Otōto (2010 film)

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Otōto
Ototo.jpg
Directed by Yoji Yamada
Produced by
Written by
Starring
Music by Isao Tomita
Cinematography Masashi Chikamori
Edited by Iwao Ishi
Release dates
  • January 30, 2010 (2010-01-30)
Running time 126 minutes
Country Japan
Language Japanese
Box office $19,969,473[1]

Otōto (English: Her Younger Brother) is a 2010 film by Yoji Yamada. The first screening of this film outside of Japan was at the closing ceremony of the 60th Berlin Film Festival in 2010. The screening was a special tribute to then 81-year-old Kon Ichikawa,[2] whose films have been invited to the festival several times before.

Plot[edit]

The story unfolds as the young Koharu (Yū Aoi), the daughter of a pharmacist in a modest neighborhood of Tokyo, is about to get married to the son of a prestigious family, and even before the event everybody is anxious that Tetsuro (Tsurube Shofukutei), the younger brother of Koharu's mother, Ginko (Sayuri Yoshinaga), might join the wedding ceremony, as he is considered to be the black sheep of the family and even Ginko and Koharu consider him to be an embarrassment, even though he has lived with the family for quite some time after the death of Koharu's father.

As the invitations to the wedding had been returned to the sender, everybody is relieved that Tetsuro will not show up, as he has embarrassed the family in the past with his childish behavior and his drunkenness.

But during the party after the ceremony he turns up anyway in a loaned kimono and even after Ginko warns him, he starts drinking heavily and causes a ruckus, which is unsettling the groom's family. During the event he reveals his special relationship to Koharu: Her father asked him to name her, something he is still particularly proud of as every other endeavor in his life failed miserably.

After the event the family is forced to apologize formally to the groom's family and the oldest brother of Ginko and Tetsuro severs all ties with his younger brother. After staying with Ginko for a short time, she lends him money to go back to Osaka where he came from in the first place.

Her uncle's behavior casts a shadow over Koharu's marriage and soon she has got to move in with her mother again. Even Ginko's patience with her brother comes to an end when she is forced to reimburse a lover of his who had entrusted him with her savings which he has gambled away. Now even Ginko severs her ties with Tetsuro and does not want to hear from him anymore: When he visits her next time, Ginko and Koharu throw him out. Some time passes while Koharu struggles with her ultimate divorce and tries to get her life back together and starts a new relationship with a shy carpenter from the neighborhood.

Finally Ginko- who has secretly filled a missing person report- gets the news that Tetsuro has been hospitalized in Osaka. Despite his misbehavior, she is deeply worried and visits him in Osaka, learning that he is terminally ill with lung cancer and living in a hospice. Despite his illness, Tetsuro has neither lost his sense of humor, nor his childish character and Ginko is moved to see him being merry among the other patients and the staff of the hospice who have learned to enjoy his character.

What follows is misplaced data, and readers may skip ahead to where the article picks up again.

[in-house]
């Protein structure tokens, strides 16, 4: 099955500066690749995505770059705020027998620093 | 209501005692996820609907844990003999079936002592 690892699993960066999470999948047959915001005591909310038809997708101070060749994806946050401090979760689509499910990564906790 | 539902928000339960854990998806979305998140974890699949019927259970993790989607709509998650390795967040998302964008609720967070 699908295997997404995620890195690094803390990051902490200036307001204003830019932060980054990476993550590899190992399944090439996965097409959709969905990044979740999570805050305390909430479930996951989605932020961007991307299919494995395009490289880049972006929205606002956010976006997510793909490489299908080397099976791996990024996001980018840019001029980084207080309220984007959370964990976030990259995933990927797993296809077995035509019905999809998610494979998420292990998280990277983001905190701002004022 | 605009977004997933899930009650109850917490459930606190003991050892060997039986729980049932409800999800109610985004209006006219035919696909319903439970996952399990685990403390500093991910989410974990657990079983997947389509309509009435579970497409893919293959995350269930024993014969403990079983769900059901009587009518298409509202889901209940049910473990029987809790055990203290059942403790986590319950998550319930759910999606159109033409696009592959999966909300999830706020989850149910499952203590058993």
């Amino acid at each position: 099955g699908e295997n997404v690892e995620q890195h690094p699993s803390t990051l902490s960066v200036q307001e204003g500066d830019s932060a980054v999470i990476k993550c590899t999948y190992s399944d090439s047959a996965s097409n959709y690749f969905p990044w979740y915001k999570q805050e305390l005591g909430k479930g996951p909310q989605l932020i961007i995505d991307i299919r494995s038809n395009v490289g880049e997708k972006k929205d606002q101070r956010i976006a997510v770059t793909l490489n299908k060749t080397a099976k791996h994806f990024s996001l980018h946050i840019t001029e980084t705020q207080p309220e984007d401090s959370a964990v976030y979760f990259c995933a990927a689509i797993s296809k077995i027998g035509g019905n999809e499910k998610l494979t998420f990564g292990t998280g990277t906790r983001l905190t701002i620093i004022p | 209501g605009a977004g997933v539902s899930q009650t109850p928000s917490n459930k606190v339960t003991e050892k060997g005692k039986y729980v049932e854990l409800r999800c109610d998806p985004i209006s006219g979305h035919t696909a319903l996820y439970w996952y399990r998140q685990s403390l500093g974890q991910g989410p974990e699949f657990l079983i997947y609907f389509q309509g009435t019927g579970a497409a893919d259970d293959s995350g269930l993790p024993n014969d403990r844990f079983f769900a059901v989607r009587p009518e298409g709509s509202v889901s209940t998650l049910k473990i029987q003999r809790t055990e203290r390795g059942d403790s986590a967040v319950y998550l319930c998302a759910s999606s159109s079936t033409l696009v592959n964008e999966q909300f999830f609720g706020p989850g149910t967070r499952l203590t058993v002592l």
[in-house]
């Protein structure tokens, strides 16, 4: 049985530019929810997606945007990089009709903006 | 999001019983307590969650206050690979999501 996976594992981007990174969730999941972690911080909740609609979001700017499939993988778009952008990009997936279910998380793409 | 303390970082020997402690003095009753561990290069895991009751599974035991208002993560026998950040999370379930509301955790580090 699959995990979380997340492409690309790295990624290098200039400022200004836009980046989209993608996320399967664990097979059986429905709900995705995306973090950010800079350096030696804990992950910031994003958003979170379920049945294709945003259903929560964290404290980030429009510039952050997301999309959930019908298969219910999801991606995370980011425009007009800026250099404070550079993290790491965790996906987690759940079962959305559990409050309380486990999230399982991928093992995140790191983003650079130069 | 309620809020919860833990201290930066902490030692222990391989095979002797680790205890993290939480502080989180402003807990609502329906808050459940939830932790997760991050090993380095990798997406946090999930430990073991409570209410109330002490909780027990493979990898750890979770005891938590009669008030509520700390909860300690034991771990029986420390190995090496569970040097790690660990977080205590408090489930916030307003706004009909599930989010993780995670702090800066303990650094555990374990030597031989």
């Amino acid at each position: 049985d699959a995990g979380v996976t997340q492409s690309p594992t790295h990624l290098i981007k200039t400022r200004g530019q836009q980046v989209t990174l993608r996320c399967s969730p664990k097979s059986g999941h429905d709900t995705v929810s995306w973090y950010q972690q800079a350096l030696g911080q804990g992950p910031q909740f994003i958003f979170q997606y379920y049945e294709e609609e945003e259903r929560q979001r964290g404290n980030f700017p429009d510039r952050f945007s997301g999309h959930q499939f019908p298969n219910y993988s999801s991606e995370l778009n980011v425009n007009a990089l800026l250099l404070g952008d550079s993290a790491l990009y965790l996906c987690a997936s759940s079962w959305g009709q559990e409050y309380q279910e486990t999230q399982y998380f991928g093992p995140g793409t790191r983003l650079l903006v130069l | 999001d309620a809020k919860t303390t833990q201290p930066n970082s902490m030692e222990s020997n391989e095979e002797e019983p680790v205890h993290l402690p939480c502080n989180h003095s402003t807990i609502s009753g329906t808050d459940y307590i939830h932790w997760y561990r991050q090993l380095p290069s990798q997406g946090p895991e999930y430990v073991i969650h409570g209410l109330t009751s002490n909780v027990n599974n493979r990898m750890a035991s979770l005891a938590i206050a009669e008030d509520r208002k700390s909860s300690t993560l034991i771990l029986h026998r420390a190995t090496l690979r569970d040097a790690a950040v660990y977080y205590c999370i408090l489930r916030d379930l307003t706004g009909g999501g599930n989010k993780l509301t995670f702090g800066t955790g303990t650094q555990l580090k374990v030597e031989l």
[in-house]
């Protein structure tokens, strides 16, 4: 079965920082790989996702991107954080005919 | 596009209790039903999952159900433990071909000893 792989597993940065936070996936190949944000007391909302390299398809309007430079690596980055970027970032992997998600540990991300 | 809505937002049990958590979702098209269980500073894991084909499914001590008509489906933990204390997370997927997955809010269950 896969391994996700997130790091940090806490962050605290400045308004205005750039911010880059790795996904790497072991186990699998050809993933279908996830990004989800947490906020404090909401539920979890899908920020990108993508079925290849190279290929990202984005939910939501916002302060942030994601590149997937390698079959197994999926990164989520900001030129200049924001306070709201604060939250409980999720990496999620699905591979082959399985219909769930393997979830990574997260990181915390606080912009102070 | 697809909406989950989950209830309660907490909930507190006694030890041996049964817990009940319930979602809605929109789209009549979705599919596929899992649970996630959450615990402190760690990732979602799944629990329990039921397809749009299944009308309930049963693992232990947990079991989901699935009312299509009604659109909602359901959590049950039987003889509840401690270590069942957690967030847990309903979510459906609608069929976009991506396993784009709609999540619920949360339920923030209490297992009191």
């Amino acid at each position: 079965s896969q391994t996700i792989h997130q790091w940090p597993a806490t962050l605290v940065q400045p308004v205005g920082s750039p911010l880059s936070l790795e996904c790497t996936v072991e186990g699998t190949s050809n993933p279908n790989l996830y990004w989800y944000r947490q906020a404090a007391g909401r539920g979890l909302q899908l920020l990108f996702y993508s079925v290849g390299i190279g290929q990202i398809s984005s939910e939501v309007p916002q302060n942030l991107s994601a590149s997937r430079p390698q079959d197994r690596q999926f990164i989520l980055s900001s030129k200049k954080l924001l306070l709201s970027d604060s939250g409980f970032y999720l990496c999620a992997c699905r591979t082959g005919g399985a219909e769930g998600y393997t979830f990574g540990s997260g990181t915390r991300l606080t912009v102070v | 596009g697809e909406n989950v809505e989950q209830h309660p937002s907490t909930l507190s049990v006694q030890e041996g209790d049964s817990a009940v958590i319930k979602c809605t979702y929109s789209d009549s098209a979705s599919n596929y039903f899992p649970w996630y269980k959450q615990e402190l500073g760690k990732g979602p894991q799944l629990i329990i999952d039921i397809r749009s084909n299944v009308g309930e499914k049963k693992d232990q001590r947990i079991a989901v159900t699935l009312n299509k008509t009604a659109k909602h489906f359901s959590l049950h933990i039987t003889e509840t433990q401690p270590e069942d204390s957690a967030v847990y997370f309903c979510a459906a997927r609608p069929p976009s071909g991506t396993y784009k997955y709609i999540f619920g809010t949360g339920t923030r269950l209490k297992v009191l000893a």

Tetsuro predicts his own day of death, telling Ginko that the Buddha told him in a dream.

When the day draws closer, Ginko gets the news that Tetsuro's health is deteriorating. She hurries to Osaka and finds him being as cheerful as ever, even tricking her into giving him a drink through his feeding tube. When his death gets closer, Koharu arrives as well and finally forgives her uncle on his deathbed.

Some time later, Koharu makes preparations for her upcoming wedding with the shy carpenter. Around the dinner table Ginko's senile mother-in-law suggests inviting Tetsuro and Koharu and Ginko agree, moved to tears by their memories.

Cast[edit]

Production[edit]

This movie is dedicated to the memory of director Kon Ichikawa who had made a film with the same name, Otōto in 1960, which won a Special Distinction Award at the Cannes Film Festival in 1961.[3]

Film festivals[edit]

Film Festival Date of ceremony Category Participants/Recipients Result
34th Japan Academy Prize [4] 18 February 2011 Best Film Otōto Nominated
Best Director Yoji Yamada Nominated
Best Male Actor Tsurube Shofukutei Nominated
Best Female Actor Sayuri Yoshinaga Nominated
Best Female Accompanying Actor Yū Aoi Nominated
Best Music Isao Tomita Nominated
Best Cinematography Masashi Chikamori Nominated
Best Lighting Takakazu Watanabe Nominated
Best Sound Effects Kazumi Kishida Nominated
Best Editing Iwao Ishi Nominated

References[edit]

  1. ^ http://boxofficemojo.com/movies/intl/?page=&wk=2010W5&id=_fOTOUTO01
  2. ^ "Berlin Film Festival: Otôto". berlinale.de. Retrieved 2010-09-08. 
  3. ^ "Festival de Cannes: Her Brother". festival-cannes.com. Retrieved 2010-09-08. 
  4. ^ 第 34 回日本アカデミー賞優秀賞 (in Japanese). Japan Academy Prize. 2010-07-29. Retrieved 2010-12-17. 

External links[edit]